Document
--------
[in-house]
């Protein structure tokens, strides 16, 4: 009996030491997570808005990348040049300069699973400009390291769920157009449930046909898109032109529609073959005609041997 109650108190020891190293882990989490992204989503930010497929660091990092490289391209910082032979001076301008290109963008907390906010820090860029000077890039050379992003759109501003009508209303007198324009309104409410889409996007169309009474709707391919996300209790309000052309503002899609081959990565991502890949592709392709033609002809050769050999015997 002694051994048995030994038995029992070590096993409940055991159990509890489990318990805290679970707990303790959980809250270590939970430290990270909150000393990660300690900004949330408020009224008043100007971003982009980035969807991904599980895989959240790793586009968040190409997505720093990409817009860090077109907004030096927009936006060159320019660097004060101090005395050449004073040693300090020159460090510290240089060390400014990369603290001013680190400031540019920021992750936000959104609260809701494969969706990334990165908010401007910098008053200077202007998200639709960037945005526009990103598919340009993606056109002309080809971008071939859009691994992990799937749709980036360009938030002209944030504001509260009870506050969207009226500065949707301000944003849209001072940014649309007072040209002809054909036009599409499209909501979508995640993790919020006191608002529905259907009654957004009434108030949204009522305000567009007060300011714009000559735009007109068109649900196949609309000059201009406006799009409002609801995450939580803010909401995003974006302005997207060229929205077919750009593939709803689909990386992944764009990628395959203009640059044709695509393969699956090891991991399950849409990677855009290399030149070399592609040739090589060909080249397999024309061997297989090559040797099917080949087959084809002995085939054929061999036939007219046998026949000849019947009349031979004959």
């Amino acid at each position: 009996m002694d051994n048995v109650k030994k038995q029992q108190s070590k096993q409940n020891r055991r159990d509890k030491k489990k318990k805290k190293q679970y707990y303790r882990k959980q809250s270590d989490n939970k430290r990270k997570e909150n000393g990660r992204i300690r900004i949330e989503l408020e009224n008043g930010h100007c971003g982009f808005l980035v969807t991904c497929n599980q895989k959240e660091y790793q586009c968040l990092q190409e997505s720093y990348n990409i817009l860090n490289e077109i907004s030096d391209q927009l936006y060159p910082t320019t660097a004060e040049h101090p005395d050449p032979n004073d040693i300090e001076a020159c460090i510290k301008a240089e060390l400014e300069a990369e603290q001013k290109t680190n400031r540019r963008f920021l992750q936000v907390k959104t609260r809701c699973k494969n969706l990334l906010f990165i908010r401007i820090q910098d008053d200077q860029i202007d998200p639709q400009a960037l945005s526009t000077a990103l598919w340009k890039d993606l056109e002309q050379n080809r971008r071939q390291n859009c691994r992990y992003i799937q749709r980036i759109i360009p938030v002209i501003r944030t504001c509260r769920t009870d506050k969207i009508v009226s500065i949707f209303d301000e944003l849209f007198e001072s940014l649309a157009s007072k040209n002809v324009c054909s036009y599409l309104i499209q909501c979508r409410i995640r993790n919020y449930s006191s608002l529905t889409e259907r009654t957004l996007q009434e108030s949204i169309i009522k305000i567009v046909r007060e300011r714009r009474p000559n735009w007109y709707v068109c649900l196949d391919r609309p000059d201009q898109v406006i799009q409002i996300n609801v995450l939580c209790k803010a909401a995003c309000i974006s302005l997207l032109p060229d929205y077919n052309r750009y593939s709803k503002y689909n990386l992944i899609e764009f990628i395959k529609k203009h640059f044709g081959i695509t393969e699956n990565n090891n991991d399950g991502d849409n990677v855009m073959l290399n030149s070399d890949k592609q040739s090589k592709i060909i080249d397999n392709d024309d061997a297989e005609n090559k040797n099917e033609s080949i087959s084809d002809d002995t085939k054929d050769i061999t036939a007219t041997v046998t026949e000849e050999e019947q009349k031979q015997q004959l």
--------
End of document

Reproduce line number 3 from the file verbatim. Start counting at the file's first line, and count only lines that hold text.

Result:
């Amino acid at each position: 009996m002694d051994n048995v109650k030994k038995q029992q108190s070590k096993q409940n020891r055991r159990d509890k030491k489990k318990k805290k190293q679970y707990y303790r882990k959980q809250s270590d989490n939970k430290r990270k997570e909150n000393g990660r992204i300690r900004i949330e989503l408020e009224n008043g930010h100007c971003g982009f808005l980035v969807t991904c497929n599980q895989k959240e660091y790793q586009c968040l990092q190409e997505s720093y990348n990409i817009l860090n490289e077109i907004s030096d391209q927009l936006y060159p910082t320019t660097a004060e040049h101090p005395d050449p032979n004073d040693i300090e001076a020159c460090i510290k301008a240089e060390l400014e300069a990369e603290q001013k290109t680190n400031r540019r963008f920021l992750q936000v907390k959104t609260r809701c699973k494969n969706l990334l906010f990165i908010r401007i820090q910098d008053d200077q860029i202007d998200p639709q400009a960037l945005s526009t000077a990103l598919w340009k890039d993606l056109e002309q050379n080809r971008r071939q390291n859009c691994r992990y992003i799937q749709r980036i759109i360009p938030v002209i501003r944030t504001c509260r769920t009870d506050k969207i009508v009226s500065i949707f209303d301000e944003l849209f007198e001072s940014l649309a157009s007072k040209n002809v324009c054909s036009y599409l309104i499209q909501c979508r409410i995640r993790n919020y449930s006191s608002l529905t889409e259907r009654t957004l996007q009434e108030s949204i169309i009522k305000i567009v046909r007060e300011r714009r009474p000559n735009w007109y709707v068109c649900l196949d391919r609309p000059d201009q898109v406006i799009q409002i996300n609801v995450l939580c209790k803010a909401a995003c309000i974006s302005l997207l032109p060229d929205y077919n052309r750009y593939s709803k503002y689909n990386l992944i899609e764009f990628i395959k529609k203009h640059f044709g081959i695509t393969e699956n990565n090891n991991d399950g991502d849409n990677v855009m073959l290399n030149s070399d890949k592609q040739s090589k592709i060909i080249d397999n392709d024309d061997a297989e005609n090559k040797n099917e033609s080949i087959s084809d002809d002995t085939k054929d050769i061999t036939a007219t041997v046998t026949e000849e050999e019947q009349k031979q015997q004959l």